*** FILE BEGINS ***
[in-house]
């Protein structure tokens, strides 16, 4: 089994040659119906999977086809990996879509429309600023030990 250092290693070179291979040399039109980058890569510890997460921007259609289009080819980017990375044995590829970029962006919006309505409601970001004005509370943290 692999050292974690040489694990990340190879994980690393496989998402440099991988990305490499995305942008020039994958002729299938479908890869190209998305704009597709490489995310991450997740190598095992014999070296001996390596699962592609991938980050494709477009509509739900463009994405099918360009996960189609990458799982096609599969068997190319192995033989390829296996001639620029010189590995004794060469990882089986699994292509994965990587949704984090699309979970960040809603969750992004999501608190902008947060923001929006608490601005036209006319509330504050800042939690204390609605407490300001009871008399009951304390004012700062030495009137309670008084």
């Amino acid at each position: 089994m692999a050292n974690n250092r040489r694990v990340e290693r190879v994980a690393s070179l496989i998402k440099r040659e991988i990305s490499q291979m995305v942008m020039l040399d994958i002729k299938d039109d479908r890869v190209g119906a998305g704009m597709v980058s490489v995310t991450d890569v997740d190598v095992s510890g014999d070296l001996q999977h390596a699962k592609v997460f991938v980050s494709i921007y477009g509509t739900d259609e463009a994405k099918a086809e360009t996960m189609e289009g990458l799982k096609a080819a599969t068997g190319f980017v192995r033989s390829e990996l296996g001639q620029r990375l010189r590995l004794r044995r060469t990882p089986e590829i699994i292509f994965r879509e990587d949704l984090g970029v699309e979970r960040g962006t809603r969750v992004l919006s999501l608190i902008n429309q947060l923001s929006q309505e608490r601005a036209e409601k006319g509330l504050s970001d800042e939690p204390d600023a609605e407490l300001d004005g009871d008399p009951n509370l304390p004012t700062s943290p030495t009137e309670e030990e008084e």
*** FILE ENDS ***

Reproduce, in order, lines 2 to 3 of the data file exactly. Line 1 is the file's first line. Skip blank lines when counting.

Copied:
């Protein structure tokens, strides 16, 4: 089994040659119906999977086809990996879509429309600023030990 250092290693070179291979040399039109980058890569510890997460921007259609289009080819980017990375044995590829970029962006919006309505409601970001004005509370943290 692999050292974690040489694990990340190879994980690393496989998402440099991988990305490499995305942008020039994958002729299938479908890869190209998305704009597709490489995310991450997740190598095992014999070296001996390596699962592609991938980050494709477009509509739900463009994405099918360009996960189609990458799982096609599969068997190319192995033989390829296996001639620029010189590995004794060469990882089986699994292509994965990587949704984090699309979970960040809603969750992004999501608190902008947060923001929006608490601005036209006319509330504050800042939690204390609605407490300001009871008399009951304390004012700062030495009137309670008084």
């Amino acid at each position: 089994m692999a050292n974690n250092r040489r694990v990340e290693r190879v994980a690393s070179l496989i998402k440099r040659e991988i990305s490499q291979m995305v942008m020039l040399d994958i002729k299938d039109d479908r890869v190209g119906a998305g704009m597709v980058s490489v995310t991450d890569v997740d190598v095992s510890g014999d070296l001996q999977h390596a699962k592609v997460f991938v980050s494709i921007y477009g509509t739900d259609e463009a994405k099918a086809e360009t996960m189609e289009g990458l799982k096609a080819a599969t068997g190319f980017v192995r033989s390829e990996l296996g001639q620029r990375l010189r590995l004794r044995r060469t990882p089986e590829i699994i292509f994965r879509e990587d949704l984090g970029v699309e979970r960040g962006t809603r969750v992004l919006s999501l608190i902008n429309q947060l923001s929006q309505e608490r601005a036209e409601k006319g509330l504050s970001d800042e939690p204390d600023a609605e407490l300001d004005g009871d008399p009951n509370l304390p004012t700062s943290p030495t009137e309670e030990e008084e």